Safety Jim Leonhard may only stand a diminutive 5-foot-8 and weigh a light 186 pounds, but he played like a giant on Saturday, helping the Ravens advance to an AFC Championship matchup with the Pittsburgh Steelers next weekend.
In a gutsy 13-10 win over the Tennessee Titans, Leonhard was all over the field, posting five tackles, recovering one fumble and forcing another.
For a player signed off the street last offseason when he was cast away by the Buffalo Bills, Leonhard has been critical for the Ravens all year.
Leonhard's multi-dimensional talents bolstered the Ravens' back end, a unit that was in question earlier this season. When regular starter Dawan Landry's spinal cord concussion landed him Injured Reserve in Week 2, Leonhard got the promotion and quickly went from little-known free agent to key contributor.
His production even prompted veteran defensive tackle Trevor Pryce to exclaim, "Thank God for little Jimmy Leonhard," after the Titans game.
The humble Leonhard takes such praise and simply laughs it off, redirecting most of it to his teammates.
"I'm a competitor and like to go out there and win," Leonhard said Monday. "Whatever it takes on this team to win is what I want to do. I was fortunate enough to be placed in positions to make plays, and the fumble bounces right to me and things like that.
"It's all about winning on this team. Luckily, I was the guy to be in that position last week. You never know who it'll be this week."
It just seems that Leonhard, nicknamed "White Lightning" by cornerback Frank Walker, is in the right position more often than not.
The interception he recovered? That came when he was running up to hit husky running back LenDale White, but linebacker Jarret Johnson got there first. When Johnson punched the football out from behind, it flew straight into Leonhard's hands.
The fumble he forced? Leonhard teamed with linebacker Bart Scott to take down 262-pound tight end Alge Crumpler. Scott went low, and Leonhard flew in high to dislodge the ball with his shoulder.
And one of his five stops was for a 5-yard loss, when he made a prescient play to corral tight end Bo Scaife on third-and-3 pass in the second quarter.
While Leonhard's duties - which recently includes returning punts - have only recently received national attention, they are certainly appreciated in Baltimore. When the Ravens first saw him during a spring workout, general manager Ozzie Newsome wouldn't let him leave the city.
"He actually came here on a try-out basis, one of those weekend deals," said assistant head coach/defensive coordinator Rex Ryan. "[We were] like, 'You know what? This guy is pretty good. He's smart.' 'What do you mean he's smart?' 'Well, he's running with the first team, if that means anything.' So I guess Ozzie decided to keep him then."
Leonhard faced a long road to becoming a first-teamer on the NFL's second-ranked defense.
He walked on to the University of Wisconsin's squad and didn't even get a scholarship until his senior year. But Leonhard played in every game, starting 39 of them, and finished tied for the school record with 21 interceptions.
A talented returner, he ended his Badgers career as the Big Ten's all-time leader in punt return yardage with 1,347 yards, adding three touchdowns. Leonhard even made a name for himself on the basketball court, winning a few dunk contests in spite of his height.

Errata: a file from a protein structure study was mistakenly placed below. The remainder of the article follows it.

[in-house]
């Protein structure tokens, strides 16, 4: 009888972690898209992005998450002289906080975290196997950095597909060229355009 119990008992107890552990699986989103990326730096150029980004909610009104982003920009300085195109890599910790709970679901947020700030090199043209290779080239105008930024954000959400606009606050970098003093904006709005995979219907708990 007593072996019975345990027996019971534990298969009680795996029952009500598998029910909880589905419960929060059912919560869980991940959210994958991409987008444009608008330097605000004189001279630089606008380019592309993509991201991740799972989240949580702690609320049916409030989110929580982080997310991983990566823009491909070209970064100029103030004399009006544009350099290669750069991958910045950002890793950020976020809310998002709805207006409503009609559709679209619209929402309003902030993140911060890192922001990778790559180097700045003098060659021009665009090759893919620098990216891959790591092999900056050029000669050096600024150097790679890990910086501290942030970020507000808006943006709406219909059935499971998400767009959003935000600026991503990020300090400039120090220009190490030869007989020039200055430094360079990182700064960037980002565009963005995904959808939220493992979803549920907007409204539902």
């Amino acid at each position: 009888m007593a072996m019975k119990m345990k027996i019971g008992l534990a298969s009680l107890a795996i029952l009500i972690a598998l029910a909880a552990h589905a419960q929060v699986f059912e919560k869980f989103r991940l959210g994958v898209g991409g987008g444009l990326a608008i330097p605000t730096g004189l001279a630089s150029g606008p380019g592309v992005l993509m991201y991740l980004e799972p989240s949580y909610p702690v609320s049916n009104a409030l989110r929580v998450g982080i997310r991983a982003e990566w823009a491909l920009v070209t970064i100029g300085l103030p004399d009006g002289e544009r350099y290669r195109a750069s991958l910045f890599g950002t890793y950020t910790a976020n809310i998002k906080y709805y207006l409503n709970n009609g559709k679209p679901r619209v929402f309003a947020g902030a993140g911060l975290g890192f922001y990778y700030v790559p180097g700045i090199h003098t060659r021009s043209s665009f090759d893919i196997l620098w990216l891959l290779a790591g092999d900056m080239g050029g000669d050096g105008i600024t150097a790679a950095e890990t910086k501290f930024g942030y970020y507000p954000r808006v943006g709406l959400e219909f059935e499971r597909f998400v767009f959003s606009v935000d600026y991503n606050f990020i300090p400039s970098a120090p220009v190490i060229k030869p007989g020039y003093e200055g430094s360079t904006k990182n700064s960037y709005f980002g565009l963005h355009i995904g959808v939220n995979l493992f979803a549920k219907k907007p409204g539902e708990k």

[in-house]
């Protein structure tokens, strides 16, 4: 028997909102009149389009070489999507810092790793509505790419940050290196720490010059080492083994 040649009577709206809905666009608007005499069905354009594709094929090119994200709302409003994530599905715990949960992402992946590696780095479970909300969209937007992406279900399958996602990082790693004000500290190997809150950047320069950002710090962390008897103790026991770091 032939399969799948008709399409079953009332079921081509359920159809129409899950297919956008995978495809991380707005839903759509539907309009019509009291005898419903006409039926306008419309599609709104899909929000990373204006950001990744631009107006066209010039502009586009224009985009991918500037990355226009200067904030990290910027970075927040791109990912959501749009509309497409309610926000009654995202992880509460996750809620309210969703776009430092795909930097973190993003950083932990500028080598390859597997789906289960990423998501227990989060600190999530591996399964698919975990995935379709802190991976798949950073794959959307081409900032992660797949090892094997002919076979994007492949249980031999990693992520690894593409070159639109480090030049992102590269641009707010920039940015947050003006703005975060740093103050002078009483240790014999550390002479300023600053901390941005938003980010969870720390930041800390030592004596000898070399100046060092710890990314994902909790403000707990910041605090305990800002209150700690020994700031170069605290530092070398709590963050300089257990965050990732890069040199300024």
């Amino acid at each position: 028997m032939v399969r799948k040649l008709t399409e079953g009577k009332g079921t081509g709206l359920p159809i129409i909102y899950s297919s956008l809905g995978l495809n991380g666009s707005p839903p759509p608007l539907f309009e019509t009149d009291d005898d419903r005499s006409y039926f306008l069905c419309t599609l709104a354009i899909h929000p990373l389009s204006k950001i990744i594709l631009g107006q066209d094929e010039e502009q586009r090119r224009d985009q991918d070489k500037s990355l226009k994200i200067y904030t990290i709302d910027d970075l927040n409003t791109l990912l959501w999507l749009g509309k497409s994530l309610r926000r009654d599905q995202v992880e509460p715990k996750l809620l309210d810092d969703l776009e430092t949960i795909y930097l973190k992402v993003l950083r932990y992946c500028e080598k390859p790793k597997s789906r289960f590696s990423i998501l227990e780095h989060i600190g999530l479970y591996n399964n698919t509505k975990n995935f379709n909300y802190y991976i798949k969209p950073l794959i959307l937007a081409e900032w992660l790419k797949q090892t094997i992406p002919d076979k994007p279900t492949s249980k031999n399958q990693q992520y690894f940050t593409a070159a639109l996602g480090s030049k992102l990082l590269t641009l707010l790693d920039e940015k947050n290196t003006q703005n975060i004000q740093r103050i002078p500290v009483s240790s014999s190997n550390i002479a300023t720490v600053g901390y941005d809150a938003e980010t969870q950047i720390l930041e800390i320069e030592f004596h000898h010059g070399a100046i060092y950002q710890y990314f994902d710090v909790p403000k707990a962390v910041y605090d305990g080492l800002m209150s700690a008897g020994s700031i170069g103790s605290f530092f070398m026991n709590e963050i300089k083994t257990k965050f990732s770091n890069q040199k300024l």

Still, all 32 teams passed on him during the 2005 draft. Leonhard joined the Buffalo Bills as an undrafted free agent and mainly played special teams before starting six games in 2007. His 51 tackles and two interceptions last season were not enough for the Bills to retain the safety.
Both Leonhard and the Ravens offer their gratitude.
"My journey this year has been great," Leonhard said. "Just to meet these people in this locker room and this organization and to be able to help out and play well, it's been so much fun. I tell all the reporters around here this is the most fun.
"There are just so many tremendous people in this organization that it's hard not to go out and have fun every day playing this game."
Leonhard - who finished the regular season fourth on the team with 85 tackles to go along with a sack, interception and six passes defended - has been on a tear in the playoffs.
In Baltimore's Wild Card contest with the Miami Dolphins, Leonhard second-quarter interception was the first of five forced turnovers.
"Our front seven has done a great job the last two weeks in creating pressure and making it easy for this back end, and we've been very opportunistic," said Leonhard. "We've caught the balls when they were there and created turnovers, fumbles, things like that.
"We just have continue to do what we've been doing all year and hopefully catch some breaks, as well. Hopefully, the same things will happen this week, and we'll get to the Super Bowl."
That road goes through Pittsburgh, where the Ravens will head to face the AFC North champions in the third meeting between these two bitter rivals this year.
From afar, Leonhard could always tell there was something special about a Ravens/Steelers showdown.
Now, Leonhard is eager to be a part of the battle.
"As an outsider, you look in, and you just know it's a very physical rivalry," Leonhard explained. "It's obvious that the teams don't like each other. Being here, it's the same thing. You just know the people a little more and the history behind it. These games are what they're expected to be."
The Ravens have come to expect Leonhard to throw his weight around with the best of them. Considering his size, Leonhard's No. 36 jersey might be easily lost amongst larger defenders, but the plays he's made for the purple and black definitely demand attention.
"He's a big-time athlete, but not the biggest," Ryan said. "He plays like a Raven. He's smart, passionate and physical; our kind of guy."